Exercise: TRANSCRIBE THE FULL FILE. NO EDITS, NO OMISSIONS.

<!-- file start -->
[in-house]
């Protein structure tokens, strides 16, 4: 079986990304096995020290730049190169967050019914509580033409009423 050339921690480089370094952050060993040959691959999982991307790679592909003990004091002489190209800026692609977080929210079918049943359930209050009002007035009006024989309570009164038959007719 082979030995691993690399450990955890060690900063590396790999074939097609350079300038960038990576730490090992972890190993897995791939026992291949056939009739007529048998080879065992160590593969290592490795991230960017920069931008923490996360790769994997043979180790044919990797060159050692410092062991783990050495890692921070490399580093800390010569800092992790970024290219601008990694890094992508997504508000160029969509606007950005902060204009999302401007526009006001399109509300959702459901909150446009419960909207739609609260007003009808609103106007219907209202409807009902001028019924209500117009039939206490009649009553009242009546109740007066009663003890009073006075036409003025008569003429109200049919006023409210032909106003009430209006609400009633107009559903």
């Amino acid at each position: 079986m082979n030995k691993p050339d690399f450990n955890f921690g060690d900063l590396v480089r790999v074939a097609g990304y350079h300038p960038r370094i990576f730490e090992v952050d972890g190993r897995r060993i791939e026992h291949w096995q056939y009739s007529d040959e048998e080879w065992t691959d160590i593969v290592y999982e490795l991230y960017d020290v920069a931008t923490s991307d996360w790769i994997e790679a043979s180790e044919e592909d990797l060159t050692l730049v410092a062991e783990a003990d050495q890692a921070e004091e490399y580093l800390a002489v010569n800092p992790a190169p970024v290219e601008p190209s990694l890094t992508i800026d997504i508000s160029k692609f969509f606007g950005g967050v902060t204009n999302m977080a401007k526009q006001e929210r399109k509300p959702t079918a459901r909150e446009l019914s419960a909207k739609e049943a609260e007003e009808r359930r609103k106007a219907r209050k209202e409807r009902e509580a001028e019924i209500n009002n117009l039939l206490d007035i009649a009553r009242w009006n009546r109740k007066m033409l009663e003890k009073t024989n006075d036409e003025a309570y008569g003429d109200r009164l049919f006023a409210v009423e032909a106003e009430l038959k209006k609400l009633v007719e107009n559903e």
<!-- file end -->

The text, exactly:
[in-house]
């Protein structure tokens, strides 16, 4: 079986990304096995020290730049190169967050019914509580033409009423 050339921690480089370094952050060993040959691959999982991307790679592909003990004091002489190209800026692609977080929210079918049943359930209050009002007035009006024989309570009164038959007719 082979030995691993690399450990955890060690900063590396790999074939097609350079300038960038990576730490090992972890190993897995791939026992291949056939009739007529048998080879065992160590593969290592490795991230960017920069931008923490996360790769994997043979180790044919990797060159050692410092062991783990050495890692921070490399580093800390010569800092992790970024290219601008990694890094992508997504508000160029969509606007950005902060204009999302401007526009006001399109509300959702459901909150446009419960909207739609609260007003009808609103106007219907209202409807009902001028019924209500117009039939206490009649009553009242009546109740007066009663003890009073006075036409003025008569003429109200049919006023409210032909106003009430209006609400009633107009559903």
């Amino acid at each position: 079986m082979n030995k691993p050339d690399f450990n955890f921690g060690d900063l590396v480089r790999v074939a097609g990304y350079h300038p960038r370094i990576f730490e090992v952050d972890g190993r897995r060993i791939e026992h291949w096995q056939y009739s007529d040959e048998e080879w065992t691959d160590i593969v290592y999982e490795l991230y960017d020290v920069a931008t923490s991307d996360w790769i994997e790679a043979s180790e044919e592909d990797l060159t050692l730049v410092a062991e783990a003990d050495q890692a921070e004091e490399y580093l800390a002489v010569n800092p992790a190169p970024v290219e601008p190209s990694l890094t992508i800026d997504i508000s160029k692609f969509f606007g950005g967050v902060t204009n999302m977080a401007k526009q006001e929210r399109k509300p959702t079918a459901r909150e446009l019914s419960a909207k739609e049943a609260e007003e009808r359930r609103k106007a219907r209050k209202e409807r009902e509580a001028e019924i209500n009002n117009l039939l206490d007035i009649a009553r009242w009006n009546r109740k007066m033409l009663e003890k009073t024989n006075d036409e003025a309570y008569g003429d109200r009164l049919f006023a409210v009423e032909a106003e009430l038959k209006k609400l009633v007719e107009n559903e």